If the stories spread by the British side about the reign of terror allegedly perpetrated by the insurgents were largely fictions and products of an excited imagination, the savage brutality on the British side was on such a scale that it even worried Lord Canning. The proceedings of the Governor General in Council, dated 24 December 1857, contain this minute:
“… the indiscriminate hanging, not only of persons of all shades of guilt, but of those whose guilt was at the least very doubtful, and the general burning and plunder of villagers, whereby the innocent as well as the guilty, without regard to age or sex, were indiscriminately punished, and in some cases, sacrificed, had deeply exasperated large communities not otherwise hostile to the government; that the cessation of agriculture and consequent famine were impending;… and lastly, that the proceedings of the officers of the Government had given colour to the rumour … that the government meditated a general bloody persecution of Mohammedans and Hindus” (quoted by Edward Thompson, The Other Side of the Medal, pages 73-74).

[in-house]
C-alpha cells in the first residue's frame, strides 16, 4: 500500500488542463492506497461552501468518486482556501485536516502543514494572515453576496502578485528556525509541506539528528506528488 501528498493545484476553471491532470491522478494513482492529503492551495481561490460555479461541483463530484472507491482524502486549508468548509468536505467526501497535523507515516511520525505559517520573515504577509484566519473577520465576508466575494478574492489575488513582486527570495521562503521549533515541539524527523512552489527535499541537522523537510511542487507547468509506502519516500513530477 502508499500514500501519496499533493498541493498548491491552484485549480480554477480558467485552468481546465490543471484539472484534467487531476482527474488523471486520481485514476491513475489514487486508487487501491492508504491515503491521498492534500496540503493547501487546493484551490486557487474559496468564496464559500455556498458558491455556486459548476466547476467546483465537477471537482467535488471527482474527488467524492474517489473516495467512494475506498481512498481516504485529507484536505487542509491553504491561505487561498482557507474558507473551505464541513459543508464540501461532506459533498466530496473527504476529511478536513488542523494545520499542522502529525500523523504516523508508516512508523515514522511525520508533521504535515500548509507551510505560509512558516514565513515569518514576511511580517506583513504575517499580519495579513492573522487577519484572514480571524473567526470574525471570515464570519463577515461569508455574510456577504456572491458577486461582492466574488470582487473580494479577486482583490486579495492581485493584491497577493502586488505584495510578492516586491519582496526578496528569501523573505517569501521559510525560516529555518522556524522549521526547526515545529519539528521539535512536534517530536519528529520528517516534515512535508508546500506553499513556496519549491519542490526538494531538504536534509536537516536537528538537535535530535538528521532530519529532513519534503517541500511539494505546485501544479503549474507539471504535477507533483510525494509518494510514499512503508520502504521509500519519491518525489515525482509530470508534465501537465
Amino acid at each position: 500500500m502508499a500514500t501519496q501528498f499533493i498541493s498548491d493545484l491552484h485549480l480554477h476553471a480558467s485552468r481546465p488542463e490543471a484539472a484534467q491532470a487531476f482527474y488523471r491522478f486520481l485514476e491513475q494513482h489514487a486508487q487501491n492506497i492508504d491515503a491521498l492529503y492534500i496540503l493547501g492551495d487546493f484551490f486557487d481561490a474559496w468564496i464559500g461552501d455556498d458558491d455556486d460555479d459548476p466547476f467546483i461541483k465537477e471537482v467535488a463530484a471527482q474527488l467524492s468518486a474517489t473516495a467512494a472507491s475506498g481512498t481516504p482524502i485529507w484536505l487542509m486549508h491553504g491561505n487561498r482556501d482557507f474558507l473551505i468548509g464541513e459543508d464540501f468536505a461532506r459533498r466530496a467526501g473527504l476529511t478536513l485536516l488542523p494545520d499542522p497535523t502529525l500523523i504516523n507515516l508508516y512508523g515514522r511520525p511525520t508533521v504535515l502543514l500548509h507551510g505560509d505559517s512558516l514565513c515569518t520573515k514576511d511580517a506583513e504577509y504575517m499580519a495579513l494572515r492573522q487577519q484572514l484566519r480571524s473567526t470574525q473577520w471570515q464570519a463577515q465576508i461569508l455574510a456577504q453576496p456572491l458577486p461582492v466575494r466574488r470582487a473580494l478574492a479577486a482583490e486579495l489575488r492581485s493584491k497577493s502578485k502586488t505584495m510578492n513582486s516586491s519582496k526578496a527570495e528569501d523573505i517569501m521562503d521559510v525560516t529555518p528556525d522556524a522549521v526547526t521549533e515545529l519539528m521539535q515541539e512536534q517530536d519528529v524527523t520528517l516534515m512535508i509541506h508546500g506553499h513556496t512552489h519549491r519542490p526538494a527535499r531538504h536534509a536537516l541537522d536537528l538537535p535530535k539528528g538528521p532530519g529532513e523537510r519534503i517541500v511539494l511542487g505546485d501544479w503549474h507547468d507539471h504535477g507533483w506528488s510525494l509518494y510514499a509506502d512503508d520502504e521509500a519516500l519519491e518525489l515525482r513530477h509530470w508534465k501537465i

Even the formalities of the court-martial trial were honoured in their breach and reduced to farce. T R Holmes, in his History of the Sepoy War, gives us this glimpse of such proceedings: “Officers as they went to sit on the court-martial swore that they would hang their prisoners, guilty or innocent and, if any dared to lift up his voice against such indiscriminate vengeance, he was instantly silenced by the clamours of his angry comrades. Persons condemned to death after a hasty trial were mocked at and tortured by ignorant privates before the execution, while educated officers looked on and approved” (p.124).
None other than Lord Elphinstone, writing to Sir John Lawrence about the sack of Delhi, expressed himself thus:
“After the siege was over, the outrages committed by our army are simply heartrending. A wholesale vengeance is being taken without distinction of friend or foe. As regards the looting, we have indeed surpassed Nadirshah” (Aitchison, Life of Lawrence, Vol II, p.252).